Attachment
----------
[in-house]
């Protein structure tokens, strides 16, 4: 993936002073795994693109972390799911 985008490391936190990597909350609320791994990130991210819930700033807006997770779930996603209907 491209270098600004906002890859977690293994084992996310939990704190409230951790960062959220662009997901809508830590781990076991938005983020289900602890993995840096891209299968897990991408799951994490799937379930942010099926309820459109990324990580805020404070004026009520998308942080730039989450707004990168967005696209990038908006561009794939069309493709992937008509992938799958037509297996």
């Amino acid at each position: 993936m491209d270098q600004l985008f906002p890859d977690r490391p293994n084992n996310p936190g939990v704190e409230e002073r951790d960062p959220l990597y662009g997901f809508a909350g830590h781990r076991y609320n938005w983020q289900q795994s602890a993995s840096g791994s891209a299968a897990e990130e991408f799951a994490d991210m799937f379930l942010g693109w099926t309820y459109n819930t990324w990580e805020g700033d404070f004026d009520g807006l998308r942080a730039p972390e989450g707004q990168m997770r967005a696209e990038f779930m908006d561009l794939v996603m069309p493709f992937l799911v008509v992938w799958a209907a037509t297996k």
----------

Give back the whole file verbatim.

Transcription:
[in-house]
């Protein structure tokens, strides 16, 4: 993936002073795994693109972390799911 985008490391936190990597909350609320791994990130991210819930700033807006997770779930996603209907 491209270098600004906002890859977690293994084992996310939990704190409230951790960062959220662009997901809508830590781990076991938005983020289900602890993995840096891209299968897990991408799951994490799937379930942010099926309820459109990324990580805020404070004026009520998308942080730039989450707004990168967005696209990038908006561009794939069309493709992937008509992938799958037509297996």
């Amino acid at each position: 993936m491209d270098q600004l985008f906002p890859d977690r490391p293994n084992n996310p936190g939990v704190e409230e002073r951790d960062p959220l990597y662009g997901f809508a909350g830590h781990r076991y609320n938005w983020q289900q795994s602890a993995s840096g791994s891209a299968a897990e990130e991408f799951a994490d991210m799937f379930l942010g693109w099926t309820y459109n819930t990324w990580e805020g700033d404070f004026d009520g807006l998308r942080a730039p972390e989450g707004q990168m997770r967005a696209e990038f779930m908006d561009l794939v996603m069309p493709f992937l799911v008509v992938w799958a209907a037509t297996k």